Today in my exercise class our white instructor walked over to the black woman next to me and told everyone in the class that the woman had just flown to Philly to get her hair done. She reached out and touched it with a smile, saying how beautiful it was. She was happy and gushing over how great it looked.
I sat there, frozen. I know that touching a black woman’s hair wasn’t ok and I could see it on her face that she didn’t know what to do. Neither did I. I felt terrible. I didn’t say anything. The class proceeded and then just what I was afraid would happen, happened. The instructor came over and did it again.
What do I do? That’s all I could think of.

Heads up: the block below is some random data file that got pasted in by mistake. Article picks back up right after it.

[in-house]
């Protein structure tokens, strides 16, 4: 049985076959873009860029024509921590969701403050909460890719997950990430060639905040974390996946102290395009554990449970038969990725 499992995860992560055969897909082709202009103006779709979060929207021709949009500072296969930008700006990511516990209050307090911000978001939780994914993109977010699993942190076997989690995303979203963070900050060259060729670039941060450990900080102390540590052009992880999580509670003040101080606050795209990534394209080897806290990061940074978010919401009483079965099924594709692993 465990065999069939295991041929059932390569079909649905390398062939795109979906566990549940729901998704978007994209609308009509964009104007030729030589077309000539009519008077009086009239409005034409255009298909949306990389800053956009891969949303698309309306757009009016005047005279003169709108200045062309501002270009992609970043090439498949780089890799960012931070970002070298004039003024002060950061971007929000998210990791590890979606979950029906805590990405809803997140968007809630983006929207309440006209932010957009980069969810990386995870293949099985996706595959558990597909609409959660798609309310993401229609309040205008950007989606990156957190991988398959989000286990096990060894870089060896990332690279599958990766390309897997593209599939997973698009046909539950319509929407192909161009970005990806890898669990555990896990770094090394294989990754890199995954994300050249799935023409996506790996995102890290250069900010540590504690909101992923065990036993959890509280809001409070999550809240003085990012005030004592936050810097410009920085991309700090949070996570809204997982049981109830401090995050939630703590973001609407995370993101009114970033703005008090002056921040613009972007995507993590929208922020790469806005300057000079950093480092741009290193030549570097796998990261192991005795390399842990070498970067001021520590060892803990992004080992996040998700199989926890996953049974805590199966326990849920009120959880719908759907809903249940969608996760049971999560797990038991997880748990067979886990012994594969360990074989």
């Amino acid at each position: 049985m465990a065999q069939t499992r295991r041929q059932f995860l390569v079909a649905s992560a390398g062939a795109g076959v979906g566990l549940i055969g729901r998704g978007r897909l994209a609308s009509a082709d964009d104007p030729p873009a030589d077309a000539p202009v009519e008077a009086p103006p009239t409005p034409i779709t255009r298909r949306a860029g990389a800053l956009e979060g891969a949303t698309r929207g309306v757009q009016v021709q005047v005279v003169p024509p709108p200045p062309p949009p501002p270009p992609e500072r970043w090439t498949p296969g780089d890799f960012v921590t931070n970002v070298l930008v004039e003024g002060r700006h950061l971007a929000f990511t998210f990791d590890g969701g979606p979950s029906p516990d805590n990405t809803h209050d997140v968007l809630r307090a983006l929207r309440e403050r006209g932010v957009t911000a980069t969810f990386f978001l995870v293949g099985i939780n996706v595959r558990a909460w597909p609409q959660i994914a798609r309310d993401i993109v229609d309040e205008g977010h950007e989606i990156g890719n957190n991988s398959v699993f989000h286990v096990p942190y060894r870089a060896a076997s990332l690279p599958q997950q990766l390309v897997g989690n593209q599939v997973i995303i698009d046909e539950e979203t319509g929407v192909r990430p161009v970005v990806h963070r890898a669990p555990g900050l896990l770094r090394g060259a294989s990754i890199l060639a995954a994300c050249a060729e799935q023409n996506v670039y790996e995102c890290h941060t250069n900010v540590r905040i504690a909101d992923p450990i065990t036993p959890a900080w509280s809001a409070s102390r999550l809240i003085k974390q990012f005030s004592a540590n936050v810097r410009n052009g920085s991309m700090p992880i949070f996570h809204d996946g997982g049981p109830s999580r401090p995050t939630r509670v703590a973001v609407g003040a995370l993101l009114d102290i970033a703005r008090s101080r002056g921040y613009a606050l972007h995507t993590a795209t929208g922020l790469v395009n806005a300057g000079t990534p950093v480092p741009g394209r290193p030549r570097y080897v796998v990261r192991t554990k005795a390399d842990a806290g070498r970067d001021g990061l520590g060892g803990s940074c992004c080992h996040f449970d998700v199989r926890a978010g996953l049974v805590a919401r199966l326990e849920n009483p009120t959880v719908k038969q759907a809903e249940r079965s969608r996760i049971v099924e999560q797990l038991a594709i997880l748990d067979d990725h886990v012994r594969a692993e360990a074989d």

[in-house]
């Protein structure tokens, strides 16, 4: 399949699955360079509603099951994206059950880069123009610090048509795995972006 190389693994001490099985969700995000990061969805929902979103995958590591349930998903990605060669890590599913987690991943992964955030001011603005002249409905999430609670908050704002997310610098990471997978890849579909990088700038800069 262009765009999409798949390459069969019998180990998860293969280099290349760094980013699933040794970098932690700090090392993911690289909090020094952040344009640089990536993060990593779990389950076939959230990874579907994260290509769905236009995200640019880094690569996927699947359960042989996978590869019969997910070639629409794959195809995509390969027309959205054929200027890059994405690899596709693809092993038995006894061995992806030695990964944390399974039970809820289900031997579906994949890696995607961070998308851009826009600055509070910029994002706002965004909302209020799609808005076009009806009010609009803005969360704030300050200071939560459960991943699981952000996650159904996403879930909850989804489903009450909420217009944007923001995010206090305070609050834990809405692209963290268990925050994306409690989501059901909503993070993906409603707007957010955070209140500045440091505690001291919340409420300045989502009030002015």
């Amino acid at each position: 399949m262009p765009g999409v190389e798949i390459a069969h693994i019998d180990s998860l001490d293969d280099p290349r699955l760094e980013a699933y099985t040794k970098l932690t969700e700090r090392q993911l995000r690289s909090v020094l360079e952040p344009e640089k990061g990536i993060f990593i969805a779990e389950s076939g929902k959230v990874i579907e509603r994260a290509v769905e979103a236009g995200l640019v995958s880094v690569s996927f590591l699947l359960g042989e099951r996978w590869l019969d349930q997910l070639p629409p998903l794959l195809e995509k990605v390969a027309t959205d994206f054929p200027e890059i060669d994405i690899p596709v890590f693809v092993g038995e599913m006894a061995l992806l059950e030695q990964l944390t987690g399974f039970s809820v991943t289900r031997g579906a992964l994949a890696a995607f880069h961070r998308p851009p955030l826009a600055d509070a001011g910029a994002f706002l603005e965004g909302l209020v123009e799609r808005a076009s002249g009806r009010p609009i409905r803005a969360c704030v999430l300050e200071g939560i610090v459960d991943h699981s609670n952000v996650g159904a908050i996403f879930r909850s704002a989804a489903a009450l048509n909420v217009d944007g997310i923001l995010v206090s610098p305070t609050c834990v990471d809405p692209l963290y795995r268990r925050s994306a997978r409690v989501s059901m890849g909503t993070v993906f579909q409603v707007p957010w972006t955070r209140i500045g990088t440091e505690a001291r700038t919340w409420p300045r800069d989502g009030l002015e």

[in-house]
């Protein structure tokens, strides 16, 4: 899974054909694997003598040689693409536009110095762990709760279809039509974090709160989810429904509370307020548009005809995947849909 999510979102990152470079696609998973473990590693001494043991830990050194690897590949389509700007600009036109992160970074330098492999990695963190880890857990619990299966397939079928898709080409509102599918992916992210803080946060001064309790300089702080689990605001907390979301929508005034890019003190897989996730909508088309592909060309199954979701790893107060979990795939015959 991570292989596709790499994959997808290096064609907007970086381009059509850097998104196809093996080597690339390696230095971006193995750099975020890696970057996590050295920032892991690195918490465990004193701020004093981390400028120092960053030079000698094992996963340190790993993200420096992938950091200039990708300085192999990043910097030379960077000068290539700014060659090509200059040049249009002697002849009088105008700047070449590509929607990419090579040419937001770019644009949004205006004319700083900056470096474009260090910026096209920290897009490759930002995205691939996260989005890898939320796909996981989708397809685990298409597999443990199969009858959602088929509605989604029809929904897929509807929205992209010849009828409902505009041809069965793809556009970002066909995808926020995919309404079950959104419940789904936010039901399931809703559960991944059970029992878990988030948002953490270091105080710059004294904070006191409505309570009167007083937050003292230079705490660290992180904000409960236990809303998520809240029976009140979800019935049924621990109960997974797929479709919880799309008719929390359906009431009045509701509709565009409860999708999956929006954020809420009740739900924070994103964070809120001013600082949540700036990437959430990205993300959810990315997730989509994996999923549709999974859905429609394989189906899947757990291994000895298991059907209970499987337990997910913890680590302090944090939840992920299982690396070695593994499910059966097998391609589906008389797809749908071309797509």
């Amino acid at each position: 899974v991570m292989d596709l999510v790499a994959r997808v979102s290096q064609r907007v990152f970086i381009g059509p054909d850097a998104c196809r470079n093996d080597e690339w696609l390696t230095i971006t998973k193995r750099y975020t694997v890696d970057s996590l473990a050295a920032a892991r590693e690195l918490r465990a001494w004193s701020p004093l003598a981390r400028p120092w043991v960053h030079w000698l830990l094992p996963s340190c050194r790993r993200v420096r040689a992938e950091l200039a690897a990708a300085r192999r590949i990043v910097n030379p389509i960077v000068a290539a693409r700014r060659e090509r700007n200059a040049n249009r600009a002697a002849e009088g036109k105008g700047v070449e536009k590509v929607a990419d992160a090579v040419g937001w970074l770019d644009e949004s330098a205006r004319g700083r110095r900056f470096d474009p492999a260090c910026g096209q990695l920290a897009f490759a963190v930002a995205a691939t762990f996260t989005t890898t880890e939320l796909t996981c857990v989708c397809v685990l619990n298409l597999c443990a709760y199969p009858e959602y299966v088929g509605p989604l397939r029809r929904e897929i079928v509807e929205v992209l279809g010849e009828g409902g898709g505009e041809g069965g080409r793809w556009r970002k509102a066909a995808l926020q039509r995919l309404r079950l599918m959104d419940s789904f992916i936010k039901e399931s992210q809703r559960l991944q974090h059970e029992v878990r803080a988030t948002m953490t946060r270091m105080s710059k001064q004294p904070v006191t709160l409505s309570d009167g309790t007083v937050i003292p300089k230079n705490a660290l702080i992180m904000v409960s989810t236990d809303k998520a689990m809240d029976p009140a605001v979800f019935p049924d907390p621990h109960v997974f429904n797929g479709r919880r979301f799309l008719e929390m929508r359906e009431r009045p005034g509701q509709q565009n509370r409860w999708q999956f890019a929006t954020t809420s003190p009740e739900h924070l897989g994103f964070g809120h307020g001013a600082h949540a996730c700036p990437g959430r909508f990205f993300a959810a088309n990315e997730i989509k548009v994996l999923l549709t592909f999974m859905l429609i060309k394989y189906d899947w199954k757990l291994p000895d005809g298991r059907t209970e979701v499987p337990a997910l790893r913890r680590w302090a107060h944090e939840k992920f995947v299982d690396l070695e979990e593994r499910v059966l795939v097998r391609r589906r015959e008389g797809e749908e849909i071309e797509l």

Again, I did nothing.
After class the woman and instructor were talking and smiling and I just cleaned my equipment up, all the while panicking about what I should say. And to WHO should I say it?
Should I say sorry to the lady that the instructor had touched her hair?
Should I have approached the instructor about her behavior and not doing that again?
I don’t know.
So I put my jacket on, slung my purse over my should and walked out.
At dinner tonight I told Abbey what happened and she asked right away, “What did you?” Because Abbey knew. And when I started to cry because I felt so bad about it, she sternly reminded me, “You aren’t a victim, Mom.”
It’s not someone else’s job to tell me what to do, it’s my job to do the right thing. And sometimes doing the right thing feels murky and uncertain. I just know that it’s important to say or do something when you see a white woman touching a black woman’s hair.
So for starters, I ask my white friends this-
Please don’t touch a black woman’s hair, ever. It’s not yours to touch and it’s not ok.
And to my black friends, I must and will try, to do better.